Tag: app storePage 3 of 4

Comparing the Top Apple App Store and BlackBerry App World Downloads

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application stores

The Distimo Report is a monthly look at the five big application stores: Apple App Store, BlackBerry App World, Google Android Market, Nokia Ovi Store and Windows Marketplace for Mobile. This month’s report is based on December 2009 data, and has some interesting findings including:

  • In Google Android Market, 65% of the publishers are located in the United States, 12% in the United Kingdom, 20% in Europe and 3% in Japan.
  • Publishers located in Europe price their applications highest with an average of $4.42, which is 49% higher than publishers located in the United States.
  • Applications in Apple App Store, Google Android Market and Nokia Ovi Store are priced at around $3.50. Windows Marketplace for Mobile and BlackBerry App World are more expensive, averaging $6.99 and $8.26 respectively.
  • Because of Microsoft’s market validation guidelines and additional fees for distributing applications in more than one country, the number of applications available in some countries is only a small percentage (<5%) of applications available worldwide.

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We Might Have Different Smartphones But Our Apps Are The Same

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According to Mplayit, the latest “social app store”, regardless of smartphone, we’re all using the same apps. Mplayit tracked 42,000 visitors and their app preferences and it turns out that regardless of platform, the same apps tended to be most popular. Apps like Evernote, Shazam, Pandora, Yelp, Nimbuzz and Facebook all appeared at the top of the charts.
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BlackBerry App World Still Leads in Most Expensive Apps

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app platform pricing

GigaOM and Mobclix have put together a nice chart showing the average cost of a paid application on each smartphone app store. We have talked a few times about how App World has the highest priced apps relative to the other smartphones, and to date, it still leads by over a $1 compared to the next highest Windows Mobile. RIM should be much more active in helping developers drive these prices down. At the very least, App World needs a better promotional system similar to the BlackBerry Cool Store, so they can offer a Deal of the Day, BOGO campaigns and MobileHeist sales.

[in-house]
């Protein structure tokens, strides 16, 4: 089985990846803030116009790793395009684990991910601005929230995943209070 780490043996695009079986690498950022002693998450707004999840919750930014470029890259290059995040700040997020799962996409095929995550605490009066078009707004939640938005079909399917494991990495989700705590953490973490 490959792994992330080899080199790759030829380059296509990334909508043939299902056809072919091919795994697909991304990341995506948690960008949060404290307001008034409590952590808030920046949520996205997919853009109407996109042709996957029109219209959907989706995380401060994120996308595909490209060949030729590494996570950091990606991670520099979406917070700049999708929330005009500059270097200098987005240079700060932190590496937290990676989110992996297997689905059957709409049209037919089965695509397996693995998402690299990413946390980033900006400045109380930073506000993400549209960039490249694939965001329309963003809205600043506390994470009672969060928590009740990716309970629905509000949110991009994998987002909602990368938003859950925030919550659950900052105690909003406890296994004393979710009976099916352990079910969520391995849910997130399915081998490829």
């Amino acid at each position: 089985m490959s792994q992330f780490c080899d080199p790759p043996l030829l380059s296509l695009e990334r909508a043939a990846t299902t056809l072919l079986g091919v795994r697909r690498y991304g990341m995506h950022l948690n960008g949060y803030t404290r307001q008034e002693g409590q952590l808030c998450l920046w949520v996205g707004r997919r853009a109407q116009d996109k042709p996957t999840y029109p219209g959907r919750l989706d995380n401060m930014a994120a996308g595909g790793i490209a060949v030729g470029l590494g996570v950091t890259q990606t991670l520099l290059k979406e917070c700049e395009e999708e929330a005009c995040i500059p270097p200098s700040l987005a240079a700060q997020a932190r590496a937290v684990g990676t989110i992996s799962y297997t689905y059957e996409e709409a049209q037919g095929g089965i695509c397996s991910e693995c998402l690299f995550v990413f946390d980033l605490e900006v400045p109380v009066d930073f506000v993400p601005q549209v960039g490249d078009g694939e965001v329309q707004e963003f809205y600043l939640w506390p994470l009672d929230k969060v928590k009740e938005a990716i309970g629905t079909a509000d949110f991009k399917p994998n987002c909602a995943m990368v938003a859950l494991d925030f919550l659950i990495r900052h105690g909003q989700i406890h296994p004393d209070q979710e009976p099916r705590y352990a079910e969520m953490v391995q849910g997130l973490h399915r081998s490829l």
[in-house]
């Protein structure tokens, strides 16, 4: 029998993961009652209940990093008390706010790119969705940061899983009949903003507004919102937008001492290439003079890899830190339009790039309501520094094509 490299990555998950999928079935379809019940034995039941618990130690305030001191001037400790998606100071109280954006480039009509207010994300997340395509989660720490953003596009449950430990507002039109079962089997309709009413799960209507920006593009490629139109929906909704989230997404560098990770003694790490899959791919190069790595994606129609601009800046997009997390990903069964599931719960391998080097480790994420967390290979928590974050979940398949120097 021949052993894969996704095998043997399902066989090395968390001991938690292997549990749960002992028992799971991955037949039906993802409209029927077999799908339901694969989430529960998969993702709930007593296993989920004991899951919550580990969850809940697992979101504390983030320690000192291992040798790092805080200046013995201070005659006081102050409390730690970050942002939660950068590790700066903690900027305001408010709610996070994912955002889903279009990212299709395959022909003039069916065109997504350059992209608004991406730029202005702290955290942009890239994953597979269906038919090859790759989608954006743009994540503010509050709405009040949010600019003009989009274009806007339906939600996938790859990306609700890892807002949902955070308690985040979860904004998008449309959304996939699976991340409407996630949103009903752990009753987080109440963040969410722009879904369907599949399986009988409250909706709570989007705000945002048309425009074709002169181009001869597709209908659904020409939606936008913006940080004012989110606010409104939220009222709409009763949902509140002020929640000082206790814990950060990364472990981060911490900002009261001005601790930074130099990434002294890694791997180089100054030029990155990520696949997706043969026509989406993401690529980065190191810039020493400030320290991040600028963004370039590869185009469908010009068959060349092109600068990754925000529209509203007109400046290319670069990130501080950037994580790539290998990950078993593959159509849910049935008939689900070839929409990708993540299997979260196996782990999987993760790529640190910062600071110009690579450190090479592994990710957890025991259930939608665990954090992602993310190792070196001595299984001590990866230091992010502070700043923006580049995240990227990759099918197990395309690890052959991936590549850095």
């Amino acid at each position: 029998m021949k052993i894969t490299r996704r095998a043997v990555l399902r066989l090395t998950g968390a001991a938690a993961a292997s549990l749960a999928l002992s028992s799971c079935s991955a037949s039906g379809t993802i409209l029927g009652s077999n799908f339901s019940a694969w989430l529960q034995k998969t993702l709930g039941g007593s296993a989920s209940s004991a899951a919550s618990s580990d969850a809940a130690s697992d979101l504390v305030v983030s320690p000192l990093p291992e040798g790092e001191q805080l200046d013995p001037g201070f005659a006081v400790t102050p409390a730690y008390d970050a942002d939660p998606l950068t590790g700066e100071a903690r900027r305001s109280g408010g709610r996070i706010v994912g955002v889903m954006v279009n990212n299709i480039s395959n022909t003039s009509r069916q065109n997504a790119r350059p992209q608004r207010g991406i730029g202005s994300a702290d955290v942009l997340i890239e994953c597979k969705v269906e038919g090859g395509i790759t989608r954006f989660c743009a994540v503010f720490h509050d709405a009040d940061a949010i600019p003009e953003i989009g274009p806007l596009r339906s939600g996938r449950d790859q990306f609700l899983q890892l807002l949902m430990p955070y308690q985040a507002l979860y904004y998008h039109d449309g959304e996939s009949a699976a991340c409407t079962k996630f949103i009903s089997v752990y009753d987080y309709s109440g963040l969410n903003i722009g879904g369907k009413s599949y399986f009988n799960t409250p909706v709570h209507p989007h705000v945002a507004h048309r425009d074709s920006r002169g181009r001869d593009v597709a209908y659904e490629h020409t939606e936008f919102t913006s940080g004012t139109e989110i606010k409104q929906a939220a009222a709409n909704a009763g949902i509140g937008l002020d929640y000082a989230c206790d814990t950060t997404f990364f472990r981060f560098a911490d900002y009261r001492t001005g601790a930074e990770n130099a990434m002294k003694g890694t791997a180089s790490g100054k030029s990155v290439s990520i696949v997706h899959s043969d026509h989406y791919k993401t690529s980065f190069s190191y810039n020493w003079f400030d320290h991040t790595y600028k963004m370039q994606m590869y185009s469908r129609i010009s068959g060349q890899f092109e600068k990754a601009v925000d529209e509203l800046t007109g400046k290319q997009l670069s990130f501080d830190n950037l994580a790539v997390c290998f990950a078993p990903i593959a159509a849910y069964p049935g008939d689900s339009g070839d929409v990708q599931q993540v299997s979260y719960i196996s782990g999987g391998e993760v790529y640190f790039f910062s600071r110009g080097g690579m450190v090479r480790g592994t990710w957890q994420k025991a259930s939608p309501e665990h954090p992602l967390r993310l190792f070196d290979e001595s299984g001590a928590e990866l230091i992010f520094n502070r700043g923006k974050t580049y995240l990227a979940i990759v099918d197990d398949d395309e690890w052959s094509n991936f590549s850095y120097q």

Mplayit launches BlackBerry app store on Facebook

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It sort of feels like everyone is getting an app store these days. The latest is Mplayit, who have created a Facebook-based app store for BlackBerry, iPhone as well as generally “mobile”. The app store gets users to try before they buy and hopes they will share apps among friends on Facebook. It should be an interesting way for new users to discover BlackBerry apps. The major downside I’m seeing is that they don’t have nearly as big of a catalog as the major players, and I don’t see anything about software bundles, deals of the day or promotions.

The Three Rounds of the App Store Battle

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The mobile app market is maturing fast and as a developer with a successful app in App World, I wanted to prompt some debate on what the next wave of app stores will be like and how we can work together to get there.